COOPERSTOWN _ As Hall of Famer Yogi Berra once said, it ain't over until it's over.
Cooperstown native Kristian Connolly and his Save the Fame Game campaign appear to be facing a large deficit with two out and none on in the bottom of the ninth, though.
"There wasn't much new by the way of news," Connolly, 30, said after his 25-minute meeting Saturday with National Baseball Hall of Fame President Jeff Idelson and Major League Baseball President Bob DuPuy.
MLB Commissioner Bud Selig set up the meeting to address Connolly's concerns about baseball's decision to end the Hall of Fame Game at Doubleday Field, an exhibition that attracts thousands of fans to the area on an annual basis. Selig appeared on stage at the Clark Sports Center on Sunday to help honor 2008 Hall of Fame inductees Goose Gossage and Dick Williams, but he did not participate in Saturday's meeting in Idelson's office.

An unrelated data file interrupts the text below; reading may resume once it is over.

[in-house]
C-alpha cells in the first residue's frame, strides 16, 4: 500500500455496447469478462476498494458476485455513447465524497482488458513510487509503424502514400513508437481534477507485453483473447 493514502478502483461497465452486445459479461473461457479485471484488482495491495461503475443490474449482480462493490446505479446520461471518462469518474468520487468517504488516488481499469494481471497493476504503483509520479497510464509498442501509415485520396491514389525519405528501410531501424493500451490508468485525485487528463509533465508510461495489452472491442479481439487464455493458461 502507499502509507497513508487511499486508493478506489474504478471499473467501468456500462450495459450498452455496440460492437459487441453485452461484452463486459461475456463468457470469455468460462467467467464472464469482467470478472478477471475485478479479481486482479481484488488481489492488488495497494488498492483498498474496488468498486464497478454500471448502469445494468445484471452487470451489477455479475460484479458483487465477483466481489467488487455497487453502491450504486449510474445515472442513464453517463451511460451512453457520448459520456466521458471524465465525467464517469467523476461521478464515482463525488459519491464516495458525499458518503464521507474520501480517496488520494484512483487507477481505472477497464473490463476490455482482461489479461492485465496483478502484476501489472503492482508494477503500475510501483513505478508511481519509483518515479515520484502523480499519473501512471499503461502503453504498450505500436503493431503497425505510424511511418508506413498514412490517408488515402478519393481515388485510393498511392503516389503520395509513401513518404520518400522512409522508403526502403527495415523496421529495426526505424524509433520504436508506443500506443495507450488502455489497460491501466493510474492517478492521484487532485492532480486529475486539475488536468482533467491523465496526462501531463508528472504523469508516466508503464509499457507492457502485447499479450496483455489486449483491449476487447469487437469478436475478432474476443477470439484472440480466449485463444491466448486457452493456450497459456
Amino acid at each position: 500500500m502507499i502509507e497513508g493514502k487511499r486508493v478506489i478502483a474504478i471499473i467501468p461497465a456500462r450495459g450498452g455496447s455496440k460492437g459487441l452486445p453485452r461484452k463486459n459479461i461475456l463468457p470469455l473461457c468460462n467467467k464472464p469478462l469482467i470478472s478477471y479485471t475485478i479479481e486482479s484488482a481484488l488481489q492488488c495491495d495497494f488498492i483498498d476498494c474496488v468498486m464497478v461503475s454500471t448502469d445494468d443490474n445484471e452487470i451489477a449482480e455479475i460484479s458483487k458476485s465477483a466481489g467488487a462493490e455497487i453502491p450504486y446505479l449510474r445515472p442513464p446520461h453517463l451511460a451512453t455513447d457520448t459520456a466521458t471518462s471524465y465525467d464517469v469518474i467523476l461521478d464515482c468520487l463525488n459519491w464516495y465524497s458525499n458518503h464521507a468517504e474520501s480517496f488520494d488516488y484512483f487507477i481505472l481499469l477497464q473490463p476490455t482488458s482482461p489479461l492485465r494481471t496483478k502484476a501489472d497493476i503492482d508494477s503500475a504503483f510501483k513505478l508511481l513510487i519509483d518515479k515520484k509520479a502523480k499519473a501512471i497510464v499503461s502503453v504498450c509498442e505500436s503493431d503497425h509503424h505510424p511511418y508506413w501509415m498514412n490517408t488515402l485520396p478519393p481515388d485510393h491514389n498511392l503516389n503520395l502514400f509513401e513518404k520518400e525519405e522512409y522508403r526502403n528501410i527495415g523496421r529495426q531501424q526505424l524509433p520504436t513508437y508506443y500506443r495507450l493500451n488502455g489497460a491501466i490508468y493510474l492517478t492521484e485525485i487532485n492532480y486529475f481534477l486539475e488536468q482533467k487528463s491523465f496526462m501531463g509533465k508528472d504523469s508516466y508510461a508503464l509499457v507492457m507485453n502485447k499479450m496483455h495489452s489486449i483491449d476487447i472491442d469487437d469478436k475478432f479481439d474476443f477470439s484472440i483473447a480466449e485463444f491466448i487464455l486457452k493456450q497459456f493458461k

"They just wanted to be able to sit down and talk face-to-face about the issue," said Connolly, the founder of the website savethefamegame.com who sent three letters to Selig asking MLB to reverse its Jan. 29 decision to scrap the 70-year tradition. After the third letter, Connolly said, he received a call about a face-to-face meeting from Richard Levin, MLB's senior vice president of public relations.
"They said what they've written and said before," Connolly said. "We just have differing views on the best way to promote Cooperstown and the Hall of Fame. They don't think the Hall of Fame Game fits in that plan and I do. We're just at a mutual understanding that I'll continue to move forward and so will they."
Connolly said he drove to Cooperstown from his residence in Washington, D.C., on Friday night, specifically to meet with baseball's big-wigs. Connolly added that Idelson primarily served as a facilitator to help DuPuy understand that the group is not acting out of anger.